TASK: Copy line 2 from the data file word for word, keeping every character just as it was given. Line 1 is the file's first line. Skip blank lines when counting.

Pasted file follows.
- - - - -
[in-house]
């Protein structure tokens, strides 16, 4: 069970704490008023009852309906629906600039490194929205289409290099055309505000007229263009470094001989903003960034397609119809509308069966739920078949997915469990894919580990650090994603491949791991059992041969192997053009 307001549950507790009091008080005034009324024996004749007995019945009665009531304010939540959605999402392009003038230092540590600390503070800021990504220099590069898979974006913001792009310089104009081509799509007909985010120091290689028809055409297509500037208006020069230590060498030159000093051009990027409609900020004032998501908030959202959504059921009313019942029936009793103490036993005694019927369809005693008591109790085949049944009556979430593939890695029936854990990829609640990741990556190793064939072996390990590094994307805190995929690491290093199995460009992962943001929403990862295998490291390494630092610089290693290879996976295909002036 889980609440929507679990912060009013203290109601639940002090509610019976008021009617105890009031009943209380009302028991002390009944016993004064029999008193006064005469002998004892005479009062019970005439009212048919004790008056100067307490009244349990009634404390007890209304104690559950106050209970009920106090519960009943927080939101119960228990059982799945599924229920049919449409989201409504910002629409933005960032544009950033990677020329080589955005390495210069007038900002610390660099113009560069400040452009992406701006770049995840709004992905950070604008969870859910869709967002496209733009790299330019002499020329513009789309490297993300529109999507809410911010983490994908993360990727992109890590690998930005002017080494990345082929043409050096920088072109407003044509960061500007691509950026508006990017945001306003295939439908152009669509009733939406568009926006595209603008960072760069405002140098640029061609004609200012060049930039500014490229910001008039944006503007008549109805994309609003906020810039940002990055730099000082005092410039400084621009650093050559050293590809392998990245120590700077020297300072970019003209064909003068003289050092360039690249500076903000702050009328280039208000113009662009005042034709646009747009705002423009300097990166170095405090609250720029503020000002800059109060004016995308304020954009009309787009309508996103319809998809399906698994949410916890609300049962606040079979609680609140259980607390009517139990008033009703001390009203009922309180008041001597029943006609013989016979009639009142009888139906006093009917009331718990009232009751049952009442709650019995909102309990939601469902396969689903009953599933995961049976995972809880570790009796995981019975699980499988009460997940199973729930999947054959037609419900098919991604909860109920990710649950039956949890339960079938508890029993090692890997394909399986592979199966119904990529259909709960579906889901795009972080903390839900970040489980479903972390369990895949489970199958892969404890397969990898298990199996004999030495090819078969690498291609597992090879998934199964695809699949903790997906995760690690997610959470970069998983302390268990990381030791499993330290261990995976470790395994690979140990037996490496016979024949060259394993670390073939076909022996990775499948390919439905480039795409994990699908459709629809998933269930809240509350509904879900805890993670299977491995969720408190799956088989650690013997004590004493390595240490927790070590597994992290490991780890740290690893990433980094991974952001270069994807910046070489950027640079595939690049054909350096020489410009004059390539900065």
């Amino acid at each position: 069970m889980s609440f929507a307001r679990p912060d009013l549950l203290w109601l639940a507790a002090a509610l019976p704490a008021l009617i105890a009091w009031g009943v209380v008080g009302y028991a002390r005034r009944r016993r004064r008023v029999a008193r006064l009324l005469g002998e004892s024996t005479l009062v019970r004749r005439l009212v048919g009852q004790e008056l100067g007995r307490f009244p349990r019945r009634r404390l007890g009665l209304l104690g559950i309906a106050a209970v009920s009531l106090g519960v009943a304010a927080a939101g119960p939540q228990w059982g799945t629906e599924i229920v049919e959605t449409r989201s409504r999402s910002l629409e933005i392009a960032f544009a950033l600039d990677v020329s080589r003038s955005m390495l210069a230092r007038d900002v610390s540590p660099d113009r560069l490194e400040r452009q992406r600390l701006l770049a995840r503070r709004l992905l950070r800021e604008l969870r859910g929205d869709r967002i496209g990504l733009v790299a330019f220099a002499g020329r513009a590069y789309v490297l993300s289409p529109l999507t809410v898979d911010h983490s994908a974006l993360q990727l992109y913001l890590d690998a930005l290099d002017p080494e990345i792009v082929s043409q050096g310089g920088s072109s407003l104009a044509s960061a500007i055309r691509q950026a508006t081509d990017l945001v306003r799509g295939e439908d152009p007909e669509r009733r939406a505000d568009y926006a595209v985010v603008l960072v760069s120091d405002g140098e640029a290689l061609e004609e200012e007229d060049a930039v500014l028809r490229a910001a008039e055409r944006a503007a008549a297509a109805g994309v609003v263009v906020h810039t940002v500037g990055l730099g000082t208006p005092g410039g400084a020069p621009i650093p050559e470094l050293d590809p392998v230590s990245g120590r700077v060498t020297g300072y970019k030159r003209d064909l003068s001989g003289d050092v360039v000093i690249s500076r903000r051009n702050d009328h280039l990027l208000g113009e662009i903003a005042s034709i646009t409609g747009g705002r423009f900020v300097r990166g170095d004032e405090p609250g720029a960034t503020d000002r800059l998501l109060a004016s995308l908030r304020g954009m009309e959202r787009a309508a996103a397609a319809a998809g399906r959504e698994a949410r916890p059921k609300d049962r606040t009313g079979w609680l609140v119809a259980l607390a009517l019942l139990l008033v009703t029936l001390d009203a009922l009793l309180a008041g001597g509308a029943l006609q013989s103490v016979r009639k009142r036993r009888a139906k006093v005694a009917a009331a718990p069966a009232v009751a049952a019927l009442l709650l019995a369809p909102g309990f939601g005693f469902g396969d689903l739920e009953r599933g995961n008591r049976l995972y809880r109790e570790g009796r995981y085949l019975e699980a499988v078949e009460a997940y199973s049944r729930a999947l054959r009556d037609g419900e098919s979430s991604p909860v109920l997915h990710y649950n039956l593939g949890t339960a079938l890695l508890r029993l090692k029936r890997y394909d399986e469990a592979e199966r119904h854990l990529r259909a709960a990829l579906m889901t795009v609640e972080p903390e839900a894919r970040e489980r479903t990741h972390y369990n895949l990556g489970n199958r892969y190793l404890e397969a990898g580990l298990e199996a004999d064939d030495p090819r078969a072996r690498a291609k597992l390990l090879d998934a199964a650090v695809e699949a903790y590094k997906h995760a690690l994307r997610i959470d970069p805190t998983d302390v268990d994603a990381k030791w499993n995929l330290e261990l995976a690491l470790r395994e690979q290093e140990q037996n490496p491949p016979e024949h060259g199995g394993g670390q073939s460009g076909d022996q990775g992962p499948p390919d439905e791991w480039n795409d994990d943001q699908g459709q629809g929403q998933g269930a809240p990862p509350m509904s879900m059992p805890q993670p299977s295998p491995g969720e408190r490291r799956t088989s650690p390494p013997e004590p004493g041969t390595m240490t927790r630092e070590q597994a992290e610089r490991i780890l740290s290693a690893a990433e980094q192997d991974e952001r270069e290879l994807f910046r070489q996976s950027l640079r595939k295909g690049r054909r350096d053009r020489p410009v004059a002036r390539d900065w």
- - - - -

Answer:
């Protein structure tokens, strides 16, 4: 069970704490008023009852309906629906600039490194929205289409290099055309505000007229263009470094001989903003960034397609119809509308069966739920078949997915469990894919580990650090994603491949791991059992041969192997053009 307001549950507790009091008080005034009324024996004749007995019945009665009531304010939540959605999402392009003038230092540590600390503070800021990504220099590069898979974006913001792009310089104009081509799509007909985010120091290689028809055409297509500037208006020069230590060498030159000093051009990027409609900020004032998501908030959202959504059921009313019942029936009793103490036993005694019927369809005693008591109790085949049944009556979430593939890695029936854990990829609640990741990556190793064939072996390990590094994307805190995929690491290093199995460009992962943001929403990862295998490291390494630092610089290693290879996976295909002036 889980609440929507679990912060009013203290109601639940002090509610019976008021009617105890009031009943209380009302028991002390009944016993004064029999008193006064005469002998004892005479009062019970005439009212048919004790008056100067307490009244349990009634404390007890209304104690559950106050209970009920106090519960009943927080939101119960228990059982799945599924229920049919449409989201409504910002629409933005960032544009950033990677020329080589955005390495210069007038900002610390660099113009560069400040452009992406701006770049995840709004992905950070604008969870859910869709967002496209733009790299330019002499020329513009789309490297993300529109999507809410911010983490994908993360990727992109890590690998930005002017080494990345082929043409050096920088072109407003044509960061500007691509950026508006990017945001306003295939439908152009669509009733939406568009926006595209603008960072760069405002140098640029061609004609200012060049930039500014490229910001008039944006503007008549109805994309609003906020810039940002990055730099000082005092410039400084621009650093050559050293590809392998990245120590700077020297300072970019003209064909003068003289050092360039690249500076903000702050009328280039208000113009662009005042034709646009747009705002423009300097990166170095405090609250720029503020000002800059109060004016995308304020954009009309787009309508996103319809998809399906698994949410916890609300049962606040079979609680609140259980607390009517139990008033009703001390009203009922309180008041001597029943006609013989016979009639009142009888139906006093009917009331718990009232009751049952009442709650019995909102309990939601469902396969689903009953599933995961049976995972809880570790009796995981019975699980499988009460997940199973729930999947054959037609419900098919991604909860109920990710649950039956949890339960079938508890029993090692890997394909399986592979199966119904990529259909709960579906889901795009972080903390839900970040489980479903972390369990895949489970199958892969404890397969990898298990199996004999030495090819078969690498291609597992090879998934199964695809699949903790997906995760690690997610959470970069998983302390268990990381030791499993330290261990995976470790395994690979140990037996490496016979024949060259394993670390073939076909022996990775499948390919439905480039795409994990699908459709629809998933269930809240509350509904879900805890993670299977491995969720408190799956088989650690013997004590004493390595240490927790070590597994992290490991780890740290690893990433980094991974952001270069994807910046070489950027640079595939690049054909350096020489410009004059390539900065």